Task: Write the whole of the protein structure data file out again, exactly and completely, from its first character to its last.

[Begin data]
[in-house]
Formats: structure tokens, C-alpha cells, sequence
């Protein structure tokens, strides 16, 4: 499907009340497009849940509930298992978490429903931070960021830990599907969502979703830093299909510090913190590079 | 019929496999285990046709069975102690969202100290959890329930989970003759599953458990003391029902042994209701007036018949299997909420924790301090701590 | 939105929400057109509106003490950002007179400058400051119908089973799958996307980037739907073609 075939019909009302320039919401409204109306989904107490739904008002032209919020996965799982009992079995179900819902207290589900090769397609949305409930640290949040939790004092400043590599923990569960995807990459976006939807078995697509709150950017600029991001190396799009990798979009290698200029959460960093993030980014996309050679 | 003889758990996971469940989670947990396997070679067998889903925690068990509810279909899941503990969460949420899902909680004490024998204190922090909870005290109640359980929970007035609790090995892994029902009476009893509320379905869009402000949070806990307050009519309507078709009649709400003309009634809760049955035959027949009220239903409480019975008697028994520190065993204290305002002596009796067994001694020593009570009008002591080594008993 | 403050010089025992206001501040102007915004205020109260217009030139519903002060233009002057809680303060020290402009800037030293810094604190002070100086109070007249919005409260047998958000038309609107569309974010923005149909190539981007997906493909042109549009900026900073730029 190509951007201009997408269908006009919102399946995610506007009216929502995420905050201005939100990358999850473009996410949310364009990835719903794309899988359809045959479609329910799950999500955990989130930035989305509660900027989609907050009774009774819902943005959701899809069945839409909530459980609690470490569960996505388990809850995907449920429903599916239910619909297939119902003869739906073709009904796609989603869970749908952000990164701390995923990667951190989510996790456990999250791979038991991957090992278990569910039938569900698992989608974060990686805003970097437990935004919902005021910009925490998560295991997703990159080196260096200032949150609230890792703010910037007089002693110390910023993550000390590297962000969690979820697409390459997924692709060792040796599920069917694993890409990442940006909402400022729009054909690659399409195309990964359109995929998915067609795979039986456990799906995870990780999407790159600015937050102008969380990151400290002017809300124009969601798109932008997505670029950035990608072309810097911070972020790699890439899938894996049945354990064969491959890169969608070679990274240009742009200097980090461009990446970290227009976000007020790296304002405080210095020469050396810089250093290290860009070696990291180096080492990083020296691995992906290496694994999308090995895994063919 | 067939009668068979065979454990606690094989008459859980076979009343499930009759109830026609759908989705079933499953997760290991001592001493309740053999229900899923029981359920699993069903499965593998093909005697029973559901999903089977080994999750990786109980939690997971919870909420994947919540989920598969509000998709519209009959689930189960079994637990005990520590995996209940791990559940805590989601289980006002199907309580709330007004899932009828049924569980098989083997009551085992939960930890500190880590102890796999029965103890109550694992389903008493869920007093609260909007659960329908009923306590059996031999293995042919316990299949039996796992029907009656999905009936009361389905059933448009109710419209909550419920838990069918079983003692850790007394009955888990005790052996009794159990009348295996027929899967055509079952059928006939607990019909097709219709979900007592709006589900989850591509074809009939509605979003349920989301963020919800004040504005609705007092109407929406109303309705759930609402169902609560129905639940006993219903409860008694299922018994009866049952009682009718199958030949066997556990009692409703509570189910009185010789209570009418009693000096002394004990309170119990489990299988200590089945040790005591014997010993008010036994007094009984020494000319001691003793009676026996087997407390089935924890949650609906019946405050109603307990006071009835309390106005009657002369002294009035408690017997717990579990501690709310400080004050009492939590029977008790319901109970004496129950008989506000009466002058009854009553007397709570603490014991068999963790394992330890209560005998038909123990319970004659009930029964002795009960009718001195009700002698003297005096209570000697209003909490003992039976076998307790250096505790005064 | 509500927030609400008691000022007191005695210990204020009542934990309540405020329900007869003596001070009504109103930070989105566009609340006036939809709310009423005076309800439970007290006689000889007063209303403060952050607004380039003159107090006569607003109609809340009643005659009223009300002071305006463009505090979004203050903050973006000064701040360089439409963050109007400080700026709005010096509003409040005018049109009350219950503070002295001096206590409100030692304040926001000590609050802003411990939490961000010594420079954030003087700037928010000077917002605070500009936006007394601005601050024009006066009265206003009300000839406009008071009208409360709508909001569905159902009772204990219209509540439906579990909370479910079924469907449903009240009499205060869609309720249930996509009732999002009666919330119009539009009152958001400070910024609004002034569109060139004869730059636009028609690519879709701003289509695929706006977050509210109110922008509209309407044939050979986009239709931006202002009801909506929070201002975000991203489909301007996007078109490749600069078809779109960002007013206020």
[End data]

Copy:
[in-house]
Formats: structure tokens, C-alpha cells, sequence
């Protein structure tokens, strides 16, 4: 499907009340497009849940509930298992978490429903931070960021830990599907969502979703830093299909510090913190590079 | 019929496999285990046709069975102690969202100290959890329930989970003759599953458990003391029902042994209701007036018949299997909420924790301090701590 | 939105929400057109509106003490950002007179400058400051119908089973799958996307980037739907073609 075939019909009302320039919401409204109306989904107490739904008002032209919020996965799982009992079995179900819902207290589900090769397609949305409930640290949040939790004092400043590599923990569960995807990459976006939807078995697509709150950017600029991001190396799009990798979009290698200029959460960093993030980014996309050679 | 003889758990996971469940989670947990396997070679067998889903925690068990509810279909899941503990969460949420899902909680004490024998204190922090909870005290109640359980929970007035609790090995892994029902009476009893509320379905869009402000949070806990307050009519309507078709009649709400003309009634809760049955035959027949009220239903409480019975008697028994520190065993204290305002002596009796067994001694020593009570009008002591080594008993 | 403050010089025992206001501040102007915004205020109260217009030139519903002060233009002057809680303060020290402009800037030293810094604190002070100086109070007249919005409260047998958000038309609107569309974010923005149909190539981007997906493909042109549009900026900073730029 190509951007201009997408269908006009919102399946995610506007009216929502995420905050201005939100990358999850473009996410949310364009990835719903794309899988359809045959479609329910799950999500955990989130930035989305509660900027989609907050009774009774819902943005959701899809069945839409909530459980609690470490569960996505388990809850995907449920429903599916239910619909297939119902003869739906073709009904796609989603869970749908952000990164701390995923990667951190989510996790456990999250791979038991991957090992278990569910039938569900698992989608974060990686805003970097437990935004919902005021910009925490998560295991997703990159080196260096200032949150609230890792703010910037007089002693110390910023993550000390590297962000969690979820697409390459997924692709060792040796599920069917694993890409990442940006909402400022729009054909690659399409195309990964359109995929998915067609795979039986456990799906995870990780999407790159600015937050102008969380990151400290002017809300124009969601798109932008997505670029950035990608072309810097911070972020790699890439899938894996049945354990064969491959890169969608070679990274240009742009200097980090461009990446970290227009976000007020790296304002405080210095020469050396810089250093290290860009070696990291180096080492990083020296691995992906290496694994999308090995895994063919 | 067939009668068979065979454990606690094989008459859980076979009343499930009759109830026609759908989705079933499953997760290991001592001493309740053999229900899923029981359920699993069903499965593998093909005697029973559901999903089977080994999750990786109980939690997971919870909420994947919540989920598969509000998709519209009959689930189960079994637990005990520590995996209940791990559940805590989601289980006002199907309580709330007004899932009828049924569980098989083997009551085992939960930890500190880590102890796999029965103890109550694992389903008493869920007093609260909007659960329908009923306590059996031999293995042919316990299949039996796992029907009656999905009936009361389905059933448009109710419209909550419920838990069918079983003692850790007394009955888990005790052996009794159990009348295996027929899967055509079952059928006939607990019909097709219709979900007592709006589900989850591509074809009939509605979003349920989301963020919800004040504005609705007092109407929406109303309705759930609402169902609560129905639940006993219903409860008694299922018994009866049952009682009718199958030949066997556990009692409703509570189910009185010789209570009418009693000096002394004990309170119990489990299988200590089945040790005591014997010993008010036994007094009984020494000319001691003793009676026996087997407390089935924890949650609906019946405050109603307990006071009835309390106005009657002369002294009035408690017997717990579990501690709310400080004050009492939590029977008790319901109970004496129950008989506000009466002058009854009553007397709570603490014991068999963790394992330890209560005998038909123990319970004659009930029964002795009960009718001195009700002698003297005096209570000697209003909490003992039976076998307790250096505790005064 | 509500927030609400008691000022007191005695210990204020009542934990309540405020329900007869003596001070009504109103930070989105566009609340006036939809709310009423005076309800439970007290006689000889007063209303403060952050607004380039003159107090006569607003109609809340009643005659009223009300002071305006463009505090979004203050903050973006000064701040360089439409963050109007400080700026709005010096509003409040005018049109009350219950503070002295001096206590409100030692304040926001000590609050802003411990939490961000010594420079954030003087700037928010000077917002605070500009936006007394601005601050024009006066009265206003009300000839406009008071009208409360709508909001569905159902009772204990219209509540439906579990909370479910079924469907449903009240009499205060869609309720249930996509009732999002009666919330119009539009009152958001400070910024609004002034569109060139004869730059636009028609690519879709701003289509695929706006977050509210109110922008509209309407044939050979986009239709931006202002009801909506929070201002975000991203489909301007996007078109490749600069078809779109960002007013206020």